How long does it take for peristalsis to return after GI surgery?
24 - 48 hours after the bowel is handled.
What are directions for leg exercises to increase venous return?
Lie in a semi-fowlers position, bend the knee, raise the foot and keep it elevated for a few seconds. Extend the lower leg. Lower the leg to the bed. Do this 5 times with one leg, then repeat with the other leg. Point toes of both feet toward the foot of the bed, relax both feed. Pull toes toward the chin, relax both feet. Make circles with both ankles. First circle to the right, then the left. Repeat 3 times. Relax both feet.
What are the pre-operative patient care checks on the day of surgery?
Check consents are signed, witnessed and correct, advanced directives, and patients chart. Gather needed equipment and supplies, perform hand hygiene. CHECK VITAL SIGNS. Notify of any changes. Provide hygiene and oral care. REMIND PT OF FOOD AND FLUID RESTRICTIONS. Instruct pt to remove all personal clothing. Ask pt to remove all cosmetics, jewelry etc. Give valuables to family member or hospital safe. HAVE PT EMPTY BLADDER. Attend to any pre-operative orders. Complete pre-op checklist. ADMIN PRE-OP MEDS AS PRESCRIBED. Raise side rails, place bed in lowest position. Instruct pt to remain in bed. Help transport pt. Tell family of pt where pt will be taken after surgery and location of waiting room. Prepare room with post-op bed for pt. Anticipate any necessary equipment.
What is the average PACU stay?
What is immediately assessed post-operatively?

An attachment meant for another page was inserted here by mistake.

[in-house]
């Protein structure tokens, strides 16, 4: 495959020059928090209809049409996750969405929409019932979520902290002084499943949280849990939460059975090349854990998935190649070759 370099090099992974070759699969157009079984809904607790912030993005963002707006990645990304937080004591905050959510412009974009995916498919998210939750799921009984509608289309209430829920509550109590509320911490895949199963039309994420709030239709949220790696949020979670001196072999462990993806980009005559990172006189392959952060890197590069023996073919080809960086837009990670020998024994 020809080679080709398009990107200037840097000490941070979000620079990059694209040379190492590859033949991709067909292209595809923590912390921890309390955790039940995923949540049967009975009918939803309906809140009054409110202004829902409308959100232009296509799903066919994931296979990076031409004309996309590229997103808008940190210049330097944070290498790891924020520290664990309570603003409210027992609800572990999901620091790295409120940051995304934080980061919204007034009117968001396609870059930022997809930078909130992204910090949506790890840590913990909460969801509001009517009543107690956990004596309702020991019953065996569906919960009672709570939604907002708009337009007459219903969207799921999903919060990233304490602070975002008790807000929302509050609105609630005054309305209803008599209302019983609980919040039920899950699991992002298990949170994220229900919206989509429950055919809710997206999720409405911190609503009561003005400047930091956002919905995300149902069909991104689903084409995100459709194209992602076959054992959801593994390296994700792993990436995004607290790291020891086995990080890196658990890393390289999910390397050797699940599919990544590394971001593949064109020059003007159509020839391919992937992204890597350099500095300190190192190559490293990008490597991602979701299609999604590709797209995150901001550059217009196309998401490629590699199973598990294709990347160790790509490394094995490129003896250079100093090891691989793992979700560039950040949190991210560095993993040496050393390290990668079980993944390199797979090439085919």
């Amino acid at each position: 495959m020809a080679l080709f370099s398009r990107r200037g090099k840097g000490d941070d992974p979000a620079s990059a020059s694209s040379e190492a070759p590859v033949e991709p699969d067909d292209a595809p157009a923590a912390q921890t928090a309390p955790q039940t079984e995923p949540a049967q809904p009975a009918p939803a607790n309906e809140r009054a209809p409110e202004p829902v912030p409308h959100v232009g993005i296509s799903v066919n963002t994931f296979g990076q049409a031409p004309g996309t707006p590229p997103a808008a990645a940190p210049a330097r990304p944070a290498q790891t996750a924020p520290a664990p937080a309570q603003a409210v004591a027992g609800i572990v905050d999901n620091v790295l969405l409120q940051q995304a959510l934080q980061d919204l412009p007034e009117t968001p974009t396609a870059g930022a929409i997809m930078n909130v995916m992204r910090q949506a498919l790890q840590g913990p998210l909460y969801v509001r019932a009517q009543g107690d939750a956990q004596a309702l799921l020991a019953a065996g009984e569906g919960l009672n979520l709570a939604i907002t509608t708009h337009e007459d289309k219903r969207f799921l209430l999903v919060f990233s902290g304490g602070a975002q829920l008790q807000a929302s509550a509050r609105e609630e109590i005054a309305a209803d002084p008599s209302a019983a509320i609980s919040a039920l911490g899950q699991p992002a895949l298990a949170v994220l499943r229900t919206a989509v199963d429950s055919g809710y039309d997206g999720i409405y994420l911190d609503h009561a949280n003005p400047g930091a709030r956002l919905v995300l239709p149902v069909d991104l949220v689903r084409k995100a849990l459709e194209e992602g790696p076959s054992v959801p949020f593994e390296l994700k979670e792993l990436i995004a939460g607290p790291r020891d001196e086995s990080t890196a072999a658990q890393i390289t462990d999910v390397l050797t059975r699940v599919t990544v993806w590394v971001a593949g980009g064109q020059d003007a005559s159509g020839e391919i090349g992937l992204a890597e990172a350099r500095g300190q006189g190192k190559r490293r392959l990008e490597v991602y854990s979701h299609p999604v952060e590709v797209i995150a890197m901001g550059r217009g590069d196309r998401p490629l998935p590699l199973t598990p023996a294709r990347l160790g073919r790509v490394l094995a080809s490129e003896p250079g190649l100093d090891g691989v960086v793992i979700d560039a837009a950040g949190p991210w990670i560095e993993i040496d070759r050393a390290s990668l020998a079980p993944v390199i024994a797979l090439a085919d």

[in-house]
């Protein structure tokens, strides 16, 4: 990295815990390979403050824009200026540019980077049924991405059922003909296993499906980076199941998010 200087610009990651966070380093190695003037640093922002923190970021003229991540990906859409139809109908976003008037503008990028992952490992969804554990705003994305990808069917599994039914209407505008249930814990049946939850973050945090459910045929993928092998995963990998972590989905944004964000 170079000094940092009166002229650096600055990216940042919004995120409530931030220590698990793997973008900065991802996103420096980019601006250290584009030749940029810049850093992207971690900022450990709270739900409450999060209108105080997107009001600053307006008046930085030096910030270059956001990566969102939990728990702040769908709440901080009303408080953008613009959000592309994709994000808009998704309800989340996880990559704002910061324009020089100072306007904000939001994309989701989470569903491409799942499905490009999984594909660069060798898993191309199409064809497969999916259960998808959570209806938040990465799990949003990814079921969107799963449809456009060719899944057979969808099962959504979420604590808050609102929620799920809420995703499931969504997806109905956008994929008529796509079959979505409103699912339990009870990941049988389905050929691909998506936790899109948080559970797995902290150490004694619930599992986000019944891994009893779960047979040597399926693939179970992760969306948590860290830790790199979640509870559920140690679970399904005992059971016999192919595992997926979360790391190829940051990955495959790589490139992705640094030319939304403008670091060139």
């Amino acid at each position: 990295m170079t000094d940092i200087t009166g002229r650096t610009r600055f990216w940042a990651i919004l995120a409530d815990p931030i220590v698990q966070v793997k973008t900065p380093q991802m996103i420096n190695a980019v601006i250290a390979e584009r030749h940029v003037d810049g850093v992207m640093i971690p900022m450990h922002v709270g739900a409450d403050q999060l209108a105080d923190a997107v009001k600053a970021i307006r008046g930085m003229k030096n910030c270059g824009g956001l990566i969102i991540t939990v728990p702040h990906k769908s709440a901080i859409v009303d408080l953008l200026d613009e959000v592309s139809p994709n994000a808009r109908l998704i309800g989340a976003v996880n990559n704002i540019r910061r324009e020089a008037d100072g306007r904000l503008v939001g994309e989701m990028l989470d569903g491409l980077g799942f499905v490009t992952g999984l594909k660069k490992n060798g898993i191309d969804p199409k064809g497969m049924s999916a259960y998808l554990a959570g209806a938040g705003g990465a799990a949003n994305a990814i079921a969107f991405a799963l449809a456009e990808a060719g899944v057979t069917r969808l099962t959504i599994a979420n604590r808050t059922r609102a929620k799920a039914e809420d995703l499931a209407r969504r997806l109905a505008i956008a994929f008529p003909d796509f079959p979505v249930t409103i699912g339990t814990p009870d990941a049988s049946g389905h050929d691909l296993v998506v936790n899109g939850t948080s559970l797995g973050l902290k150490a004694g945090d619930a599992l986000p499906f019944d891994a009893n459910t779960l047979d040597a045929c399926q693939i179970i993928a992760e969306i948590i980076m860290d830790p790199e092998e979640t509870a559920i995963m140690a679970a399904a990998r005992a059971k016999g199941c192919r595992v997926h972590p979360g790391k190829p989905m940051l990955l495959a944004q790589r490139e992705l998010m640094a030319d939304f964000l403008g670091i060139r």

Respiratory status, cardiovascular status, CNS status, fluid status, wound status, pain management and general condition.
What are the steps in conscious return?
1. unconciousness, 2. response to touch and sounds, 3. drowsiness, 4. awake but not oriented, 5. awake and oriented.
What factors are assessed individually post-operatively?
Vital signs and oxygen saturation, color and temperature of skin, LOC, IV, surgical site, other tubes, comfort, position and safety.
How do you promote post-operative rest and comfort with Nausea and Vomiting?
Avoid giving pt large fluids or fluid at one time, esp after being NPO. Admin prescribe meds. Provide oral hygiene, as needed. Maintain clean environment. Avoid use of a straw. Avoid strong-smelling foods. Assess for possible allergy to meds, such as antibiotics or analgesics. Maintain bowel elimination.
How do you promote post-operative rest and comfort with Thirst?
Offer sips of water or ice chips when NPO (if permitted). Maintain oral hygiene.
How do you promote post-operative rest and comfort with hiccups?
Have the patient do the following: take several shallows of water while holding the breathe (if not NPO), rebreathe into a paper bag, eat a teaspoon of granulated sugar.
How do you promote post-operative rest and comfort with Surgical Pain?
Assess pain frequently, admin prescribed analgesics q 2 - 4 hours or reg schedule during the first 24 - 36 hours. Reinforce preoperative teaching for pain management. Offer nonpharmacologic measures to supplement meds: massage, position changes, relaxation, guided imagery, meditation, music.
How often do you do VS post-operatively?
q 15 min for first hour, q 30 min for next 2 hours, q 1 hour next 4 hours, then every 4 hours.